Sheriff Charles Blackwood

Orange County Sheriff Charles Blackwood

As regular readers of this column know, I am passionate about my chosen profession. Although many people ask, “Why would anyone want to go into law enforcement?” I think the better question is, “Why would anyone want to do anything else?” I can’t think of another career with such a variety of meaningful ways to serve. I will share my Year in Review as a way to illustrate my belief.

 In January, we hosted the inaugural Jail Administrators Institute of Leadership. This intensive program covers all aspects of Detention Center administration, one of a Sheriff’s most important and complex duties.  Improving day-to-day operations of these facilities impacts the health, safety, and mental well-being of thousands of people across the state.

In February, cadets from our eighth Basic Law Enforcement Training (BLET) academy graduated and entered the profession. We also enjoyed working with Correction Enterprises as they delivered and installed new furniture, built by prison inmates, for our patrol room. This program benefits the state of North Carolina, offenders who learn valuable job skills, and customers (like us!) who receive quality products and professional design, build, and installation services.

My wife Lisa and I welcomed our second grandson Bryson in March. He and his brother Hunter are unending sources of pride and delight.  Meanwhile, deputies partnered with SafeKids and collected more than 90 pounds of expired, unwanted, or unnecessary medications during National Poison Prevention Week. Because young children are often harmed when they consume medications the adults in their lives have forgotten, this partnership is very meaningful to me as we strive to keep kids safe from preventable injuries.

In April, all three of our K9 partnerships successfully recertified through the International Police Working Dog Association, despite a significantly more difficult suspect apprehension evaluation. This accomplishment firmly establishes the credibility of these amazing dogs. Also in April, we booked the first inmate in to our new detention facility, replacing a 97-year-old building. We can now more efficiently serve the safety, security, and human service needs of those placed into our custody. Here’s a random but interesting fact – at lunch today, we prepared food for the 800th time in our new kitchen, and based on our 88-person average daily census, we have now served 70,800 meals!

On May 13, Deputy J. Duncan Nichols posthumously received long-overdue recognition for his 1904 line-of-duty death. Members of my staff accompanied two of Nichols’ great-grandsons to Washington, DC where they viewed the inscription honoring his sacrifice on the National monument to fallen law enforcement officers, and they listened to his name (and 618 others) read aloud at the annual candlelight vigil.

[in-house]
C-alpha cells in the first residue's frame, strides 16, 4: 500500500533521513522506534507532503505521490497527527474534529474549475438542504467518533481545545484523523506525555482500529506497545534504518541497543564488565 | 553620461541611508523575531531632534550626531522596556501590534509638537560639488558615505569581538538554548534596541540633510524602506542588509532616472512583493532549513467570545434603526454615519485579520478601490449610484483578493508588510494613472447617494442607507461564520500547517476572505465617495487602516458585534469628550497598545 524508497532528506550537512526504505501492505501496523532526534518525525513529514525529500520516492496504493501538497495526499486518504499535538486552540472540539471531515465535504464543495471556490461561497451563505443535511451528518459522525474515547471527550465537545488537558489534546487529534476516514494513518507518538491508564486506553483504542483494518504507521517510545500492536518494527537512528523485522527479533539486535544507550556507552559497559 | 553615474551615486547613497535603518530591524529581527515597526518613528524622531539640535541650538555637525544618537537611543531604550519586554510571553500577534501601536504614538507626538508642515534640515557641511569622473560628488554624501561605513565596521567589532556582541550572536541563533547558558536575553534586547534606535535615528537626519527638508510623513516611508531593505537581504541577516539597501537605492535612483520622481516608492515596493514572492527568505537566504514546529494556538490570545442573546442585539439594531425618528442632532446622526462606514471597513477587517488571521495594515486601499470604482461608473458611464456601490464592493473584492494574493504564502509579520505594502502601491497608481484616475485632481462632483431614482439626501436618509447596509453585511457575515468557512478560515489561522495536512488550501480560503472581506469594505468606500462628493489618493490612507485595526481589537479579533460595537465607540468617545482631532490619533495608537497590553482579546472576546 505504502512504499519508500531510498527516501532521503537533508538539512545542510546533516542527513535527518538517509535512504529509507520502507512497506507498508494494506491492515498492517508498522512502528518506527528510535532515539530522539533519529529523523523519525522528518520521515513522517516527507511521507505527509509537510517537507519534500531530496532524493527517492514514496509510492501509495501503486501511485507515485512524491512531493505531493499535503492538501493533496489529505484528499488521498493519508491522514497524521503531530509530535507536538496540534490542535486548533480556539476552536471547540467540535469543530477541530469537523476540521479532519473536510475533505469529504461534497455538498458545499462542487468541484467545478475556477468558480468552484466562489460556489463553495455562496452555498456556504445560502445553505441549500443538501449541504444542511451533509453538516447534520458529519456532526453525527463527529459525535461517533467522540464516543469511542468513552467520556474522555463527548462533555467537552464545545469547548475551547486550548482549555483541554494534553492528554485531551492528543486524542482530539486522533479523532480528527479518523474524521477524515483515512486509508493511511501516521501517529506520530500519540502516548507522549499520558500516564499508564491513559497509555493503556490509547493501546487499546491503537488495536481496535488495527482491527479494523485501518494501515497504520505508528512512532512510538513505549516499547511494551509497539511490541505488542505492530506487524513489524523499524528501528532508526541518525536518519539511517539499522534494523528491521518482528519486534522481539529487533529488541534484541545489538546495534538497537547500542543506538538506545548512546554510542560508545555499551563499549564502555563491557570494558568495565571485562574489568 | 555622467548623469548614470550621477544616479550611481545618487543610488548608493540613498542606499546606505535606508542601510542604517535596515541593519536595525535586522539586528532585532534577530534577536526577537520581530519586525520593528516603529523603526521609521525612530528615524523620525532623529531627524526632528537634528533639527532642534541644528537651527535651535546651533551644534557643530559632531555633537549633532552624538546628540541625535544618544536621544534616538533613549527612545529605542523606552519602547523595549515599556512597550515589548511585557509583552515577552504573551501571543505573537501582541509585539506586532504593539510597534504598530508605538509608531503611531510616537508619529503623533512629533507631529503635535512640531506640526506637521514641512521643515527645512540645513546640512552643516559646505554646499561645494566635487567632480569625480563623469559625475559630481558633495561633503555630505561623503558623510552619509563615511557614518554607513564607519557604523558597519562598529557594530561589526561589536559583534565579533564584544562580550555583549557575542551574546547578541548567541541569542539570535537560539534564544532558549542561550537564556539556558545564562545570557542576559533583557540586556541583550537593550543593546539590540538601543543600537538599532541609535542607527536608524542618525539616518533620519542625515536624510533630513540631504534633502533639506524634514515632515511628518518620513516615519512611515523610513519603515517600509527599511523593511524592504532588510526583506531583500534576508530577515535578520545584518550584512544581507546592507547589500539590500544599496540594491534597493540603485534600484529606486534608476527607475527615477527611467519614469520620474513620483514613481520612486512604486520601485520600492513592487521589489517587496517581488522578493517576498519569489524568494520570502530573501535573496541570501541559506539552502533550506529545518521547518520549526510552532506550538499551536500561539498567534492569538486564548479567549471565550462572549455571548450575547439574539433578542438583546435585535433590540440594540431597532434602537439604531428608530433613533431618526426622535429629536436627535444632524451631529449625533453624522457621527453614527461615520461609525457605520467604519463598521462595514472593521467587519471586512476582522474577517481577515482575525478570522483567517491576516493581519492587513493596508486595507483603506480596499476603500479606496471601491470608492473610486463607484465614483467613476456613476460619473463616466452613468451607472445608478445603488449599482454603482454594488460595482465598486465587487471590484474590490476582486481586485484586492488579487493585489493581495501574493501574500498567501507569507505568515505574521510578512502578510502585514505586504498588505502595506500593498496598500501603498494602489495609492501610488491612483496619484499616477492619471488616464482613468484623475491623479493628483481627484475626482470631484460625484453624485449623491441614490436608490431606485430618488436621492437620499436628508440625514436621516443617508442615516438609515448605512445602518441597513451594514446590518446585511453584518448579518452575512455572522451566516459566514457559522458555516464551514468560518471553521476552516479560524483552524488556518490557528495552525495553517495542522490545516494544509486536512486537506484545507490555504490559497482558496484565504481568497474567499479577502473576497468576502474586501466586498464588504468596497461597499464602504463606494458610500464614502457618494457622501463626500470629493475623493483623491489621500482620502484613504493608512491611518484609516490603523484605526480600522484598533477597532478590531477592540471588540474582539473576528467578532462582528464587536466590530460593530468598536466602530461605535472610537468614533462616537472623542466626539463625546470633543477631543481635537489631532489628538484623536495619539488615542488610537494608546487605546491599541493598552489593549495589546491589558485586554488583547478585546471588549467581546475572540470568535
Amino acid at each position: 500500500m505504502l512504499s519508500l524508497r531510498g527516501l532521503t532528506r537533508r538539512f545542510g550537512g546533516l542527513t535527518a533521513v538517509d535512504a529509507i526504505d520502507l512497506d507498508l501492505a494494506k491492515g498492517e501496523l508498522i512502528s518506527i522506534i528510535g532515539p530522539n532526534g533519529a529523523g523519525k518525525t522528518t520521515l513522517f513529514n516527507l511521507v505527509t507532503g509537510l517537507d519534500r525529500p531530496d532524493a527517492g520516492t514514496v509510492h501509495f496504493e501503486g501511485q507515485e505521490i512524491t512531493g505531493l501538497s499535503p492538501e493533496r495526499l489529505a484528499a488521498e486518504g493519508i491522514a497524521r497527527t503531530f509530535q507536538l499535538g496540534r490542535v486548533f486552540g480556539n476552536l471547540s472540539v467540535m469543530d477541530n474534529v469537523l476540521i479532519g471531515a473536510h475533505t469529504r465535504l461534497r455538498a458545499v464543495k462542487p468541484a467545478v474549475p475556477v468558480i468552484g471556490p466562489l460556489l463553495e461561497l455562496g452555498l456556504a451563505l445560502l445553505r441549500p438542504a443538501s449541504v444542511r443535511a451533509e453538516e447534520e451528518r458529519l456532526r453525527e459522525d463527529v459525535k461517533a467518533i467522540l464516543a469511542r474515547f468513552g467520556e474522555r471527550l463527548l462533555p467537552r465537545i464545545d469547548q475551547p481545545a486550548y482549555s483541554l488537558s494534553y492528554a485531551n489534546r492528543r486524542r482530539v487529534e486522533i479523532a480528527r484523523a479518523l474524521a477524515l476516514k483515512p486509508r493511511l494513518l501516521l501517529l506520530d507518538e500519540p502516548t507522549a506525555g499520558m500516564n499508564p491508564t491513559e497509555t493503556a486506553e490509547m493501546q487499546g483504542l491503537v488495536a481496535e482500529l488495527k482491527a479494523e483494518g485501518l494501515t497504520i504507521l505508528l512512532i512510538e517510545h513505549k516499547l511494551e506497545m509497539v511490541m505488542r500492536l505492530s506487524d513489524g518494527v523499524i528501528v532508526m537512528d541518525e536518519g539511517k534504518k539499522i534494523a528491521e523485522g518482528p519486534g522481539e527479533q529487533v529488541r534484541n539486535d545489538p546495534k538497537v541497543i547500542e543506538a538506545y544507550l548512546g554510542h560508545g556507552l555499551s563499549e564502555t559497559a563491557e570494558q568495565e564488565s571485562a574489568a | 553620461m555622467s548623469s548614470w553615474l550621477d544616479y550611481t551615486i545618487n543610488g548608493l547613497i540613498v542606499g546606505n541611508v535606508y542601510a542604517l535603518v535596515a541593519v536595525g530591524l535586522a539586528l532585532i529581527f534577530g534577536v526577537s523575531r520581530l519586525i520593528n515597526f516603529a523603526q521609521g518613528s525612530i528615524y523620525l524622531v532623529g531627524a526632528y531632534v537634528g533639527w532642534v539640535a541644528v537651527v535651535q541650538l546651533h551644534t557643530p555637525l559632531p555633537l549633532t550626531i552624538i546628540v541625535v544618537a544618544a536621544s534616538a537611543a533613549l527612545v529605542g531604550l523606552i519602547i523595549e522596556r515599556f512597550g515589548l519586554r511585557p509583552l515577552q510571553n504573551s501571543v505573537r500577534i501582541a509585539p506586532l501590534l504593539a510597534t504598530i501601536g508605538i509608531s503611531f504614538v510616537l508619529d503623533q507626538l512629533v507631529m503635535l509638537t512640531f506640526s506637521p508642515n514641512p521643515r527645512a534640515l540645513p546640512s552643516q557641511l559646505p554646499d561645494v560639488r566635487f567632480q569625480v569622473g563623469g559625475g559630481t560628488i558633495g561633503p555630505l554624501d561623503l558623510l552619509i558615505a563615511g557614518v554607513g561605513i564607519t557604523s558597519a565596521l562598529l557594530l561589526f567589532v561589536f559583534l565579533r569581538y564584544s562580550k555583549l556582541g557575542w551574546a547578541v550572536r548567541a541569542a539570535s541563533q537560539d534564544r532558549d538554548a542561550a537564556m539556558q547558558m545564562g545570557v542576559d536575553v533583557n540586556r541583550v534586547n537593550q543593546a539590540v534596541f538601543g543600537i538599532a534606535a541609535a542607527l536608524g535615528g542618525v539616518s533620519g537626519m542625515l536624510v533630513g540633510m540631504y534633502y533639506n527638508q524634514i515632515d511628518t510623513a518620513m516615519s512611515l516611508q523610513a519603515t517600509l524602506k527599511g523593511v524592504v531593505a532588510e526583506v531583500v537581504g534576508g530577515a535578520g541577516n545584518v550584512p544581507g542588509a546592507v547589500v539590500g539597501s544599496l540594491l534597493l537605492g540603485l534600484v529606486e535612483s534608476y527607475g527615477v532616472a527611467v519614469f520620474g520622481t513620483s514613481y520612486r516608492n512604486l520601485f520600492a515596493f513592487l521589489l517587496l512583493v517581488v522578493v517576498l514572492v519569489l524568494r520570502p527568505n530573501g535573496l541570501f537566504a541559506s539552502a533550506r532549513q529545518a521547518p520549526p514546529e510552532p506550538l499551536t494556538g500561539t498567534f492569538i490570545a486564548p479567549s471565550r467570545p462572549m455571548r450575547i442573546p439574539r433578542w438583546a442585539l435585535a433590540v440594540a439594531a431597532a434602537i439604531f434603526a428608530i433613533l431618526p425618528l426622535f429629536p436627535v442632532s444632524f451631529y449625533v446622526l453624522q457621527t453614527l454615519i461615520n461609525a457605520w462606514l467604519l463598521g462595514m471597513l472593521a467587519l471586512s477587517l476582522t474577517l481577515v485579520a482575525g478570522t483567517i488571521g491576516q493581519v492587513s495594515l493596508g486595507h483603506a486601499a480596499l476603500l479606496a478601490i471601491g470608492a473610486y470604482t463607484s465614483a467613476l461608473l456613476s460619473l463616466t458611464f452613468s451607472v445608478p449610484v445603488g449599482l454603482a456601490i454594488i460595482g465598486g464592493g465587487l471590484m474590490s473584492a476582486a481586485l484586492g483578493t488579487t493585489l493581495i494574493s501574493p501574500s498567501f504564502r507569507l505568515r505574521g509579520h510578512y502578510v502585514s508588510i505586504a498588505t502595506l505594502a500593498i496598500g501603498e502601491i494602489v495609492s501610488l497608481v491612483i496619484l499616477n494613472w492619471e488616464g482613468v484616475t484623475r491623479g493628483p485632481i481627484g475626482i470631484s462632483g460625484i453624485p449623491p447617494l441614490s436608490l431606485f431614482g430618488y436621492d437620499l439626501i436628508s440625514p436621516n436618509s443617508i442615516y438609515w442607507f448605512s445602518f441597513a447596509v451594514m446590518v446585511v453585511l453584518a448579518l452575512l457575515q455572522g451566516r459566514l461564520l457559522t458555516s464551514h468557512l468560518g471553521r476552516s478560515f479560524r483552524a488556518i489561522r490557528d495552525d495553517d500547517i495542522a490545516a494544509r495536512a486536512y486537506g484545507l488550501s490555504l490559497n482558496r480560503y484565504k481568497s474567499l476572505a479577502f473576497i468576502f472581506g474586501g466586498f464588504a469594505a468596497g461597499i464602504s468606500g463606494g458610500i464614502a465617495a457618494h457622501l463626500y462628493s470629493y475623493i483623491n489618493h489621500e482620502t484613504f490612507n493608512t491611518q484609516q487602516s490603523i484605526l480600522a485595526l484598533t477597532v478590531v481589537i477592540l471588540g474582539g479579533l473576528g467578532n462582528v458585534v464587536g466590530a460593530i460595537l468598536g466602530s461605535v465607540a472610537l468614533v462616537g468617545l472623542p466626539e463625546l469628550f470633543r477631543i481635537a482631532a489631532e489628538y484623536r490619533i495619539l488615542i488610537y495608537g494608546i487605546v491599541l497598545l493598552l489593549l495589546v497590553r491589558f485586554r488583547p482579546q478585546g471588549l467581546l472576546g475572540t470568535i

The South Orange Rescue Squad (SORS) celebrated half a century of service in June. I was honored to speak at the celebration; this event carried extra meaning for me. SORS provided emergency care to my now-deceased father on more than one occasion, and I remain grateful for their skill and compassion.

My staff joined scores of law enforcement officers from across the region to witness a Highway Patrol trooper, electrocuted while responding to a tornado call back in May, walk out of the hospital under his own power in July.  The strength of the law enforcement bond is why I was so honored when my peers in the North Carolina Sheriffs’ Association elected me president at our annual meeting at the end of that month. It is a pleasure to serve with and for them in this role.

Various employees became certified Detention Officers and completed intensive Crisis Intervention Training in August, showcasing our commitment to continued improvement through training and education. We also hosted an appreciation breakfast for bus drivers as the new school year began. This tradition is one my mother started, and after her death earlier this year, it took on even greater significance to me.

In September, we happily resumed our popular Citizens’ Academy after a two year COVID-induced hiatus. We also leaned on each other for support after one of our newly retired deputies, and a friend to us all, died by suicide. We are committed to checking in on each other more, and we encourage our community to do the same for their loved ones.

We successfully resolved one of the most high-profile cases of my career in October when we presented to the court the juvenile accused of murdering two teens. I am so proud of our Criminal Investigations Division. They maintain a 100% solved rate on homicides occurring during my tenure.

Though unopposed, winning re-election in November felt great; I never take voter support for granted. Immediately following the elections, we hosted the Sheriff’s Leadership Institute (SLI), a training program for newly-elected Sheriffs in the state (33 of 35 attended). We also hosted the graduation for our ninth BLET class. Who knows? Maybe one day, one of our graduates will attend SLI!

December is always busy! We assist many groups with their toy and food distribution efforts, participate in multiple parades, and partner with the schools to fulfill holiday wishes for 25 children at our annual Shop with the Sheriff event, the brightest highlight of our year.

Meaningful work. Variety. Excitement. Camaraderie. Law enforcement is a great profession, and it has been an interesting, rewarding year. Best wishes to you and yours for 2023!